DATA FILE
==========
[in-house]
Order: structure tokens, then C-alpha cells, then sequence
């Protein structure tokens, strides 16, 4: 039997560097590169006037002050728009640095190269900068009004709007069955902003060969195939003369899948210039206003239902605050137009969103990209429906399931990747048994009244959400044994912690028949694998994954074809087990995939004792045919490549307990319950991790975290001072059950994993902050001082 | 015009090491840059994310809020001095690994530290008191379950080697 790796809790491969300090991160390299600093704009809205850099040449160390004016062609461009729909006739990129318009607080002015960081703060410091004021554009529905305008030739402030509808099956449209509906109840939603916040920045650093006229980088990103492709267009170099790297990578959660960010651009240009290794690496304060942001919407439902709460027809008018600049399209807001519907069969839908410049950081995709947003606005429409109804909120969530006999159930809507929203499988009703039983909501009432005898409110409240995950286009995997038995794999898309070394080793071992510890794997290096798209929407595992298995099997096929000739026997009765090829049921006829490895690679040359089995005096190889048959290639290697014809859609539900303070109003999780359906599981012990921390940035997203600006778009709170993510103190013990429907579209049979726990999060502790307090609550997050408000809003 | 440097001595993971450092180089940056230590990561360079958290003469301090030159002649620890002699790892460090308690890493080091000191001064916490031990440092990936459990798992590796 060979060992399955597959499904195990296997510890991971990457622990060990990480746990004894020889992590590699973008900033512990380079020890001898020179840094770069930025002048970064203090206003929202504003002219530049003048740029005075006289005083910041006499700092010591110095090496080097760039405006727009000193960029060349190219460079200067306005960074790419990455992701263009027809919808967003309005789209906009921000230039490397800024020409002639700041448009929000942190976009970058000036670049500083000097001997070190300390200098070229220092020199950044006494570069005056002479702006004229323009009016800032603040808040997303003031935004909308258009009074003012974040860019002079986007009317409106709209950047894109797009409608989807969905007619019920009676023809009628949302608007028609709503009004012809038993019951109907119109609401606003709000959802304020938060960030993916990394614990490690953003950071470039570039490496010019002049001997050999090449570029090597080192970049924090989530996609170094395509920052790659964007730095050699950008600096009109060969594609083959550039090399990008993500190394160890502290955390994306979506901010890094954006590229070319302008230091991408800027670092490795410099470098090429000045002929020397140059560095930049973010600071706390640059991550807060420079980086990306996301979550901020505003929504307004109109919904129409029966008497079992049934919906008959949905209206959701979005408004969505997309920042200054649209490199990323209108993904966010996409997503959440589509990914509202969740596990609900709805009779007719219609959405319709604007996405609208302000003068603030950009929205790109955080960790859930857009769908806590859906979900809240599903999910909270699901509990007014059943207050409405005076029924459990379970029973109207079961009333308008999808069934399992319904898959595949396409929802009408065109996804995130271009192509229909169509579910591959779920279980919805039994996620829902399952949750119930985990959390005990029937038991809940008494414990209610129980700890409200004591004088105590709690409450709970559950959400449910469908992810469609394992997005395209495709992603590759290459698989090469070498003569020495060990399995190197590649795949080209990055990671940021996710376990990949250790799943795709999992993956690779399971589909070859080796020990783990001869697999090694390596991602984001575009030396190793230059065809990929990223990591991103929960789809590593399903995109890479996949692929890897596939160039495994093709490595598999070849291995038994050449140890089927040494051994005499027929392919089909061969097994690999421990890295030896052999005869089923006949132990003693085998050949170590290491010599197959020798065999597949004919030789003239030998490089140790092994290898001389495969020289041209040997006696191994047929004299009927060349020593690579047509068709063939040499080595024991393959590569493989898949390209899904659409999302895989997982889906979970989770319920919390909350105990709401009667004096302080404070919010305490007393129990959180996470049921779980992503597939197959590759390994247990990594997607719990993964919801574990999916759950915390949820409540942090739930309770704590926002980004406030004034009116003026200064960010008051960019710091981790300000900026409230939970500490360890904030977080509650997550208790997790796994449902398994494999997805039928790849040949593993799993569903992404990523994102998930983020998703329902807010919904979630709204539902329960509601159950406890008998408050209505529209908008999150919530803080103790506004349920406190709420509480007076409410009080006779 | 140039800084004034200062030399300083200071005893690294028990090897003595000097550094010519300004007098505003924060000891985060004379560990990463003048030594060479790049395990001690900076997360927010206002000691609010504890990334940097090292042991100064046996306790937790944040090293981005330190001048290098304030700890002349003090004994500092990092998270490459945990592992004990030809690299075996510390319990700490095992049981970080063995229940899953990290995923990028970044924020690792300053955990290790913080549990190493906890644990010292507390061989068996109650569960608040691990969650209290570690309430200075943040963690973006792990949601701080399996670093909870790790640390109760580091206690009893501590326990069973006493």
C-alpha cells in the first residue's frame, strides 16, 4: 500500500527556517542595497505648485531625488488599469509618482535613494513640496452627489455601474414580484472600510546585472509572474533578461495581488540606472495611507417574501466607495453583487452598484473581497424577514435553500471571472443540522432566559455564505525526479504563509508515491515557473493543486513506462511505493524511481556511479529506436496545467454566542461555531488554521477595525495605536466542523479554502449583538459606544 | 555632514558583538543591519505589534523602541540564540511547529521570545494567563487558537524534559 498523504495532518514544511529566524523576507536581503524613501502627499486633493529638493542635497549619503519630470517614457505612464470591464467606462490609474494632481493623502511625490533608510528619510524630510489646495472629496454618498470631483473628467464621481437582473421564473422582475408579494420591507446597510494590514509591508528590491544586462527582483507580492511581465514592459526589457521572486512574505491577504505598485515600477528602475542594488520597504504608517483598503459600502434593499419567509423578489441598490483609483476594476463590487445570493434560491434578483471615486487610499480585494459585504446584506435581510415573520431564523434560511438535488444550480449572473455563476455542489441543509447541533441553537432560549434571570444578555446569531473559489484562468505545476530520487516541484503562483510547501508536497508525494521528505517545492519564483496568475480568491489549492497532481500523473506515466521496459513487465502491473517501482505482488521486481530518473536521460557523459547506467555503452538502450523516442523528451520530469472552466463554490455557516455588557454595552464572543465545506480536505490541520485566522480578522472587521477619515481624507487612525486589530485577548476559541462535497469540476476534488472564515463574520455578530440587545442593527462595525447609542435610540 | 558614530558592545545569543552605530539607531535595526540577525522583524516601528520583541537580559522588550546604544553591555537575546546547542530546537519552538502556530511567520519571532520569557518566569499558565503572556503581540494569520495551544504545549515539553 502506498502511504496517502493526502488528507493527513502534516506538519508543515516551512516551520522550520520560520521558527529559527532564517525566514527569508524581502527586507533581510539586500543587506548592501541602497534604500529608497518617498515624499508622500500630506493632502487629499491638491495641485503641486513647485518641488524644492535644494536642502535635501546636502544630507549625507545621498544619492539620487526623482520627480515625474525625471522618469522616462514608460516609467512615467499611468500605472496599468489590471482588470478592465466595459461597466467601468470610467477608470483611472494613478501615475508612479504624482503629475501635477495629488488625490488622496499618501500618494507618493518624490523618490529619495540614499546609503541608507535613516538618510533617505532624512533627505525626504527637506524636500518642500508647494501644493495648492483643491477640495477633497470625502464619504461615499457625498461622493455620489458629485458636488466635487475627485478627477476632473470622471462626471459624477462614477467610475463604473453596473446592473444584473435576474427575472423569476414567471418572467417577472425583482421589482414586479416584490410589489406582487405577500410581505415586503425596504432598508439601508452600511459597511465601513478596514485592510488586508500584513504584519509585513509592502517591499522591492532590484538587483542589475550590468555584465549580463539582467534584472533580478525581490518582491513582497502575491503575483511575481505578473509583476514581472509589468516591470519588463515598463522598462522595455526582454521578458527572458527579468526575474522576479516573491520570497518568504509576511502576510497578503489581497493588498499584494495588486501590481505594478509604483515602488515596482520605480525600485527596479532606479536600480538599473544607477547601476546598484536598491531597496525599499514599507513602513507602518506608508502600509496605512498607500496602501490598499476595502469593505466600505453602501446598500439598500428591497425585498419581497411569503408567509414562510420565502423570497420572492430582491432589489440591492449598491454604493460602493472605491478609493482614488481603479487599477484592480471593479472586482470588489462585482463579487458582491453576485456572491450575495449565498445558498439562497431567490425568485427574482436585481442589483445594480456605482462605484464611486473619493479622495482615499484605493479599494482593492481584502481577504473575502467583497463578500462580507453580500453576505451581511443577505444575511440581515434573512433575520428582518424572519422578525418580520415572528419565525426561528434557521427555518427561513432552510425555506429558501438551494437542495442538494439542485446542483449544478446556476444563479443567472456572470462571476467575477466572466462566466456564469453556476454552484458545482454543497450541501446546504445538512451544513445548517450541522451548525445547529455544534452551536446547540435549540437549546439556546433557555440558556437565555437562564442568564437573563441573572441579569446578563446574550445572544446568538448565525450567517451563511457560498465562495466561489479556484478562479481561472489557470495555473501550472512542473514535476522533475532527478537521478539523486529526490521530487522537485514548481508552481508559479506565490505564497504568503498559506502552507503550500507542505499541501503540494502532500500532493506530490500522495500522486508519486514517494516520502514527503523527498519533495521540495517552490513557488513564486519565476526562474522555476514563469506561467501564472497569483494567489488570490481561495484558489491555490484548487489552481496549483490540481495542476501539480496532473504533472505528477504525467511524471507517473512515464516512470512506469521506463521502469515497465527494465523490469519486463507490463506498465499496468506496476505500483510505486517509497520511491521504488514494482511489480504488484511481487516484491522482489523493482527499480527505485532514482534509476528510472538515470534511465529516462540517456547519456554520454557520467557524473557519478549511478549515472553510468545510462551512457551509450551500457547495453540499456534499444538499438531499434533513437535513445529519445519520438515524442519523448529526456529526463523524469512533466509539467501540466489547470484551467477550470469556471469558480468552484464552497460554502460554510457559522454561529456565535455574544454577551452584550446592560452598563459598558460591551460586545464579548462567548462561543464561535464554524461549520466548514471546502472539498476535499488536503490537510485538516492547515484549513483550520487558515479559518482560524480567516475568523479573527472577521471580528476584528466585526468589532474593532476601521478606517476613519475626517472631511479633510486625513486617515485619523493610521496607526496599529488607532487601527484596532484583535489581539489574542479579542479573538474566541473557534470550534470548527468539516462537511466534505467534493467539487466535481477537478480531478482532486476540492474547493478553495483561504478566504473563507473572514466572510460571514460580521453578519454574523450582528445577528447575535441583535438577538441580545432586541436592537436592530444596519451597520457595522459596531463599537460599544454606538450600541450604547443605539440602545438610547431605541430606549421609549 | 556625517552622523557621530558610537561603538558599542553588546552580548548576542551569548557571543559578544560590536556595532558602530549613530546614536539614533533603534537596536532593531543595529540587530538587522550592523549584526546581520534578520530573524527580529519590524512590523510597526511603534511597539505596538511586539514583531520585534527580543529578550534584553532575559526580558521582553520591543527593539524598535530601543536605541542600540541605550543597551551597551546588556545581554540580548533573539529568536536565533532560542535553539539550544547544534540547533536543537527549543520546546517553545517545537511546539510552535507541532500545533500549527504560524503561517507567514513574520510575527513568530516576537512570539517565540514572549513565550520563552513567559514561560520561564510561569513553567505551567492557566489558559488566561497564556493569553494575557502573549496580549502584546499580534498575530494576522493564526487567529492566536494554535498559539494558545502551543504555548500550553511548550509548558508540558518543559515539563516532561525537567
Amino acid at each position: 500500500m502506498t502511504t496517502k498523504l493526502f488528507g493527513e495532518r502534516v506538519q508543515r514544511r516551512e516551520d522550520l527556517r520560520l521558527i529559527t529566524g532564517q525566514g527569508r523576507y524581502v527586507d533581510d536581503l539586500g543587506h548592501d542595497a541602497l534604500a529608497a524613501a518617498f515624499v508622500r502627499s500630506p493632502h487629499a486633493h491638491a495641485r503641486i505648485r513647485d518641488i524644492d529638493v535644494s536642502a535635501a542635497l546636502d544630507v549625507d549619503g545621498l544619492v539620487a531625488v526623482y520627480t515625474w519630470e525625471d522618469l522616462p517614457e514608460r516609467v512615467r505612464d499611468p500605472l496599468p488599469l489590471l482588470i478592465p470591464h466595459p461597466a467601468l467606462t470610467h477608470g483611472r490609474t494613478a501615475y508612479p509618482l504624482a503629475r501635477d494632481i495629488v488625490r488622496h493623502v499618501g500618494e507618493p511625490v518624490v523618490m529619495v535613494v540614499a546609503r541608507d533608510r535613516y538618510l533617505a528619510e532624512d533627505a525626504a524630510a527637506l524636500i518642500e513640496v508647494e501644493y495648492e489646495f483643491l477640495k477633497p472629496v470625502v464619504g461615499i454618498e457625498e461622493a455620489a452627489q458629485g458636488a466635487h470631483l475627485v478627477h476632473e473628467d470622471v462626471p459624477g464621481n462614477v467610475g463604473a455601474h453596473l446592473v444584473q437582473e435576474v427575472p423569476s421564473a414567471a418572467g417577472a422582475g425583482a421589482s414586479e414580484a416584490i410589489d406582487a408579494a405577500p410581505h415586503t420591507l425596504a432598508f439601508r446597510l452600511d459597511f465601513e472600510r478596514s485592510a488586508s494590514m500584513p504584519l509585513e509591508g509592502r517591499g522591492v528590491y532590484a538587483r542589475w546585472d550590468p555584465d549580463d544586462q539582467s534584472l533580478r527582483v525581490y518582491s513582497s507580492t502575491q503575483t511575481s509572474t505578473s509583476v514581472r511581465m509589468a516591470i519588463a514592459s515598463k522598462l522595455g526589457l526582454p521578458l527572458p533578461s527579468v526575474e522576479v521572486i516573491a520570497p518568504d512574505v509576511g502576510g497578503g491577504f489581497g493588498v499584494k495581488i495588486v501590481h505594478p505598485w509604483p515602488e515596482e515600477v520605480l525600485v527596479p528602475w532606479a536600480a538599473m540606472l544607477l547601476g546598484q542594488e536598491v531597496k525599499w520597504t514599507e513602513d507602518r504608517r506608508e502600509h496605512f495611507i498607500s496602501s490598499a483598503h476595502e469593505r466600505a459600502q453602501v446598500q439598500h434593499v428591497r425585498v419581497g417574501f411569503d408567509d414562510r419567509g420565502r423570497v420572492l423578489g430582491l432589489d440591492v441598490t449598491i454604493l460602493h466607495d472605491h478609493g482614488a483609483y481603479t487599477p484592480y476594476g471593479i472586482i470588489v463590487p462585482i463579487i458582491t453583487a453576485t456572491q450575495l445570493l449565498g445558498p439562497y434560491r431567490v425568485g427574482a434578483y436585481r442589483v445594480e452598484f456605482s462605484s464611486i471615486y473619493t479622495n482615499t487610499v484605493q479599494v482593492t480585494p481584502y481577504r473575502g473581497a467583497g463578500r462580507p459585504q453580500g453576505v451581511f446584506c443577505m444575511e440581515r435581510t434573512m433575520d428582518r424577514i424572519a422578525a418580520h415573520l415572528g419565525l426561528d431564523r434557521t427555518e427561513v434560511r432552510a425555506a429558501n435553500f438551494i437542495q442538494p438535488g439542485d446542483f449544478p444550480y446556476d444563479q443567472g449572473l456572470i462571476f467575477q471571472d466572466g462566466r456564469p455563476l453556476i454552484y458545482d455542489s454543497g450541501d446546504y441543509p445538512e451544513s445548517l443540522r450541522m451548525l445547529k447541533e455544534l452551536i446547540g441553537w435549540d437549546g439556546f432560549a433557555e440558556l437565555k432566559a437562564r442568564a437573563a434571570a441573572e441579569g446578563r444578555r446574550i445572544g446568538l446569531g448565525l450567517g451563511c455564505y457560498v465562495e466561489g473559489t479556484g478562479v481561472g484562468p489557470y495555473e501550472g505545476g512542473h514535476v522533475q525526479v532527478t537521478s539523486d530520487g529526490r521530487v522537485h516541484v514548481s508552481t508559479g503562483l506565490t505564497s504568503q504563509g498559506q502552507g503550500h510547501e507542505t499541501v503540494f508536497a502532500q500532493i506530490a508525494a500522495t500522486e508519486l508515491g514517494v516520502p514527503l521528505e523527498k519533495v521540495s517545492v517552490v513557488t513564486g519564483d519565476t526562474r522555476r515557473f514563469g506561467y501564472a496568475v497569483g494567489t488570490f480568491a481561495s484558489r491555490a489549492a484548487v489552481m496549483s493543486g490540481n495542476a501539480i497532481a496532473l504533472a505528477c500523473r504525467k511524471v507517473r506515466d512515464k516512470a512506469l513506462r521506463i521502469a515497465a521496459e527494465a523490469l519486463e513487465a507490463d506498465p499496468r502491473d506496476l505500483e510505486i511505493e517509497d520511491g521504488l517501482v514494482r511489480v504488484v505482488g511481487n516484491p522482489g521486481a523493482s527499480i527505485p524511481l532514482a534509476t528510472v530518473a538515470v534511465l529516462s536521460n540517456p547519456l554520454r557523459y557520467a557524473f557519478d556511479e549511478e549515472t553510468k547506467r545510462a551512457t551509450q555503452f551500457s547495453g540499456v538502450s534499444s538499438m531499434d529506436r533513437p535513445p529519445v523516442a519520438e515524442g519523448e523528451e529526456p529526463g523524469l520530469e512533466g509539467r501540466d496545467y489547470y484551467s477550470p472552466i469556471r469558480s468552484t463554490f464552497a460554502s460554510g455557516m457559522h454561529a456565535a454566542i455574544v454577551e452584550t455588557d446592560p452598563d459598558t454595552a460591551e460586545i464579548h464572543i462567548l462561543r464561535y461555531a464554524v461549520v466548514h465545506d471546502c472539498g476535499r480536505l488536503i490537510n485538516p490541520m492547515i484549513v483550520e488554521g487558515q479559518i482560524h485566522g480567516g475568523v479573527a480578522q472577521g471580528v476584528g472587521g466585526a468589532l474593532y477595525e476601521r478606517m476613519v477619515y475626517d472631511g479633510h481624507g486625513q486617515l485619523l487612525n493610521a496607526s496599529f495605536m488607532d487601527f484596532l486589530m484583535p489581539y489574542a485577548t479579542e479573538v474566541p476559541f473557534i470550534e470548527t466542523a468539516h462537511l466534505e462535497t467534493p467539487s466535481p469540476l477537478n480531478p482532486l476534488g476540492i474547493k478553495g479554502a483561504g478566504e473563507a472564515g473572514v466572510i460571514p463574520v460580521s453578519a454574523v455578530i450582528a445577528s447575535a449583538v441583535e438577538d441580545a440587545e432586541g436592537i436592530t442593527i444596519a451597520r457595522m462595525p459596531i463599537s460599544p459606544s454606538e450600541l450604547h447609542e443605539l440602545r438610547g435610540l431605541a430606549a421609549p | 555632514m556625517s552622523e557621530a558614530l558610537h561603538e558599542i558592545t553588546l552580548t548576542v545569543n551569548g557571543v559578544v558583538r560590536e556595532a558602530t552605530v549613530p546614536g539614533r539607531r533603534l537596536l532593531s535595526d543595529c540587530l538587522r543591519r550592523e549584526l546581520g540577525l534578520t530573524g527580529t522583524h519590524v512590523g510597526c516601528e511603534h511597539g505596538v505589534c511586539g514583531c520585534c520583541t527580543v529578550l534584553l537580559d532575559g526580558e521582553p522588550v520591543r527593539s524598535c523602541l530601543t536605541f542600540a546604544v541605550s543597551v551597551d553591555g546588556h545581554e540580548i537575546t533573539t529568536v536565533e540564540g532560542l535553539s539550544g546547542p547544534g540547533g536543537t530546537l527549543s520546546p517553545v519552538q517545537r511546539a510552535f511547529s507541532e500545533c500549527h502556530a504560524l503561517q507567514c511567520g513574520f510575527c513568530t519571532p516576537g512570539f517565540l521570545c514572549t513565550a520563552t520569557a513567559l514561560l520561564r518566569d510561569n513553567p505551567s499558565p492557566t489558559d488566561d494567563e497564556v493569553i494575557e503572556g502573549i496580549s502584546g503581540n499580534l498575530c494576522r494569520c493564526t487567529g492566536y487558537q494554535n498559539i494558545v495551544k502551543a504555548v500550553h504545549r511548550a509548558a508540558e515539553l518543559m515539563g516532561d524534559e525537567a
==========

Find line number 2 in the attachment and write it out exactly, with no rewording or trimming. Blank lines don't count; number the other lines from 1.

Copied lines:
Order: structure tokens, then C-alpha cells, then sequence